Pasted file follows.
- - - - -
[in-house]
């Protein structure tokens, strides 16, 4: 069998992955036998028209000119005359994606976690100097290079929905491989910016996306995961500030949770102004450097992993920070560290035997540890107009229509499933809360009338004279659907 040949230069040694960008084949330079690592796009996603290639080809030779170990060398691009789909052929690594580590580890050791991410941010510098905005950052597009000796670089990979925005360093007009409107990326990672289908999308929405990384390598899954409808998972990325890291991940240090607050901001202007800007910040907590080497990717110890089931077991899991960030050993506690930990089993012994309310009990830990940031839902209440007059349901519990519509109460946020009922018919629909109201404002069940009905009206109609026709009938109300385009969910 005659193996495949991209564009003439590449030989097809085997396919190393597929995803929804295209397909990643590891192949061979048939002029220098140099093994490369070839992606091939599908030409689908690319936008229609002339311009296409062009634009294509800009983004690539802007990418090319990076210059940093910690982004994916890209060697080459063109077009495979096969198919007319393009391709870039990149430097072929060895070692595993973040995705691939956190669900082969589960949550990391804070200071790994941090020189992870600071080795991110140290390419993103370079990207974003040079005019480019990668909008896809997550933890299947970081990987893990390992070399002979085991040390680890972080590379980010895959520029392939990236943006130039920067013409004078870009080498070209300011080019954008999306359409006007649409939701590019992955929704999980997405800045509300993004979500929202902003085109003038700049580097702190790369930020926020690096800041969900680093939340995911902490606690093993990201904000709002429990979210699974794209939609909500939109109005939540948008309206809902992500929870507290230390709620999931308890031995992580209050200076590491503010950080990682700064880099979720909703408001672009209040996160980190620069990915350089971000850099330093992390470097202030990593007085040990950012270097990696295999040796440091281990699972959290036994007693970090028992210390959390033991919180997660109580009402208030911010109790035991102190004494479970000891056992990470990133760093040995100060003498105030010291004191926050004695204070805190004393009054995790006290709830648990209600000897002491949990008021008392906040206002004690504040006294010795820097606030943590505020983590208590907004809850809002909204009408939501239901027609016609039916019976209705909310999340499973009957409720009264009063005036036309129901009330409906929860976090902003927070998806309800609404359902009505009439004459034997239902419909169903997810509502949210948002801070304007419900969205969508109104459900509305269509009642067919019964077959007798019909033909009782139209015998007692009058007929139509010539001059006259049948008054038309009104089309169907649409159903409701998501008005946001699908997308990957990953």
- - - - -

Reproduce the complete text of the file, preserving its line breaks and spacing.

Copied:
[in-house]
């Protein structure tokens, strides 16, 4: 069998992955036998028209000119005359994606976690100097290079929905491989910016996306995961500030949770102004450097992993920070560290035997540890107009229509499933809360009338004279659907 040949230069040694960008084949330079690592796009996603290639080809030779170990060398691009789909052929690594580590580890050791991410941010510098905005950052597009000796670089990979925005360093007009409107990326990672289908999308929405990384390598899954409808998972990325890291991940240090607050901001202007800007910040907590080497990717110890089931077991899991960030050993506690930990089993012994309310009990830990940031839902209440007059349901519990519509109460946020009922018919629909109201404002069940009905009206109609026709009938109300385009969910 005659193996495949991209564009003439590449030989097809085997396919190393597929995803929804295209397909990643590891192949061979048939002029220098140099093994490369070839992606091939599908030409689908690319936008229609002339311009296409062009634009294509800009983004690539802007990418090319990076210059940093910690982004994916890209060697080459063109077009495979096969198919007319393009391709870039990149430097072929060895070692595993973040995705691939956190669900082969589960949550990391804070200071790994941090020189992870600071080795991110140290390419993103370079990207974003040079005019480019990668909008896809997550933890299947970081990987893990390992070399002979085991040390680890972080590379980010895959520029392939990236943006130039920067013409004078870009080498070209300011080019954008999306359409006007649409939701590019992955929704999980997405800045509300993004979500929202902003085109003038700049580097702190790369930020926020690096800041969900680093939340995911902490606690093993990201904000709002429990979210699974794209939609909500939109109005939540948008309206809902992500929870507290230390709620999931308890031995992580209050200076590491503010950080990682700064880099979720909703408001672009209040996160980190620069990915350089971000850099330093992390470097202030990593007085040990950012270097990696295999040796440091281990699972959290036994007693970090028992210390959390033991919180997660109580009402208030911010109790035991102190004494479970000891056992990470990133760093040995100060003498105030010291004191926050004695204070805190004393009054995790006290709830648990209600000897002491949990008021008392906040206002004690504040006294010795820097606030943590505020983590208590907004809850809002909204009408939501239901027609016609039916019976209705909310999340499973009957409720009264009063005036036309129901009330409906929860976090902003927070998806309800609404359902009505009439004459034997239902419909169903997810509502949210948002801070304007419900969205969508109104459900509305269509009642067919019964077959007798019909033909009782139209015998007692009058007929139509010539001059006259049948008054038309009104089309169907649409159903409701998501008005946001699908997308990957990953």